Break it down and get a lot more specific, more detailed. It's not "I have a money problem" or "I'm not good with money".
It gets more granular the closer you look at it. For example...
I overspend when I get triggered with anxiety.
When my mother calls, I feel this way and it triggers me to feel this way. I want to solve that discomfort so I go online and purchase something, or I grab my purse and go to Target, or whatever it is.
And you can go deeper than that. Just start breaking it down deeper and deeper, more detailed.
Again, it's not your whole life, it's a situation.
It's a pattern, yes, but it's one situation you could look at and think about what happened, exactly.
Go a little deeper.
Get a little bit more detailed.
What were you thinking?
What are your detailed thoughts?
What is the voice recorder that plays in your head when this situation happens?
What is it saying exactly?
When I work with my clients, a lot of times in one-on-one sessions, especially my 12 week program, we start to see patterns and then they start to realize, "Oh, it's not what I thought it was!"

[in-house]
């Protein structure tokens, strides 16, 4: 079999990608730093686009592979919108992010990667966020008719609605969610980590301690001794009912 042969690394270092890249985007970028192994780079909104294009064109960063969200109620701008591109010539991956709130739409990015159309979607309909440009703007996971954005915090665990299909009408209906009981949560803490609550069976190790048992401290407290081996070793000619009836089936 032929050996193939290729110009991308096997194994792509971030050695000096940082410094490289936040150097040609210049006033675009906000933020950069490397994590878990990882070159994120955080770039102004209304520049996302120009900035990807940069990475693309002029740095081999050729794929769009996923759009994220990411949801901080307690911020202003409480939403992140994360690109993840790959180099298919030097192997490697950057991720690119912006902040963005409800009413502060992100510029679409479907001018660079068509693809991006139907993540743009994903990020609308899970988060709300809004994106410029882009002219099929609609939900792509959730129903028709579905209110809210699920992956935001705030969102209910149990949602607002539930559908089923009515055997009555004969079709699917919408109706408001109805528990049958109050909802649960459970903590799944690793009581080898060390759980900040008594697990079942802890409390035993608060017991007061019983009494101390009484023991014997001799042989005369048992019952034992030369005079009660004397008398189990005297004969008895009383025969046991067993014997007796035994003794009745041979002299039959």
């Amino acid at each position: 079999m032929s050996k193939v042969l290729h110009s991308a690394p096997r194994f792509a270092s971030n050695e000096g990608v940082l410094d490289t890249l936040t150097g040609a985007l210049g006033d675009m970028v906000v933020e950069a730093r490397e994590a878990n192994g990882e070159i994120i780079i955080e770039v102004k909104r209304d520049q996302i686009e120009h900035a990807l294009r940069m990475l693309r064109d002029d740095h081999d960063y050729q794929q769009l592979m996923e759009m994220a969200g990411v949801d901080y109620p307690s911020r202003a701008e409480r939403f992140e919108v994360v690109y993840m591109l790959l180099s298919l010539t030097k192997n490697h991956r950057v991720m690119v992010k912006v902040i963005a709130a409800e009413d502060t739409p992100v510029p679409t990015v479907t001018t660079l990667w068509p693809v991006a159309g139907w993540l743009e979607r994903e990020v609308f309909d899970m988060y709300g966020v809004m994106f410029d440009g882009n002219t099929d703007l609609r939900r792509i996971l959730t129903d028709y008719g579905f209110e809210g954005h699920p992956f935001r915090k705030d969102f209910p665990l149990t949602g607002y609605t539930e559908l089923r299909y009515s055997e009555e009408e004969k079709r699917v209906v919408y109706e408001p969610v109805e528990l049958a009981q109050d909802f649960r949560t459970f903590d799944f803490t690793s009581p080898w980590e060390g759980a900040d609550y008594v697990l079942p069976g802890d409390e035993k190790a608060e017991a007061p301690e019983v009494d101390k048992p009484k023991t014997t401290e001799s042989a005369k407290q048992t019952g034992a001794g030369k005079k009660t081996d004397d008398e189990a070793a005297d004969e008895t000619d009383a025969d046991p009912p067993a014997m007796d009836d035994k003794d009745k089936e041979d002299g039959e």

It's actually this one specific thought.
This trigger happens and I think THIS. Of course, that thought is going to make anyone feel a certain way and have negative behaviors.
There's a cycle to it for all of us.
Your job is to break it down and get specific so that you have some separation from the problem.
You become the observer and then you're not so thrown around by the wind of emotions and triggers.
The last column would be what did you do?
Meaning, you felt the anxiety... this is what you did.
Did you do things that were aligned with your values?
Maybe it's actually something that feels right to you. Probably not though, you're in survival mode, you're trying to cope.
It's all very helpful information for you to track. It will begin to take you from "having anxiety" or being ONE with anxiety, to finally feeling some relief.
It's not going to take it away altogether but you'll develop a greater sense of control. It can be a life saver.
I hope this all really helps. I know around the holidays we have so many more triggers. It could be affecting you all year but I feel that it's intensified when we see this delusional world where everybody should be happy.
Everything's bright and colorful and cheerful and you should be a certain way - that makes anxiety and depression and mental health issues more apparent.
If you have mental health issues that you're able to work through on a daily basis (if you had the right tools), then be sure to follow me.
I share tips a lot about mental health because it really matters.
There is so much more that we can do and the conversation needs to continue at all times of the year - you need to hear a lot of different people talking about it. To me, that's the solution.
Hopefully, you don't need any of these tips today, but when you do, bookmark this page. Come back and do your writing. Take it one situation at a time, one step at a time. You got this.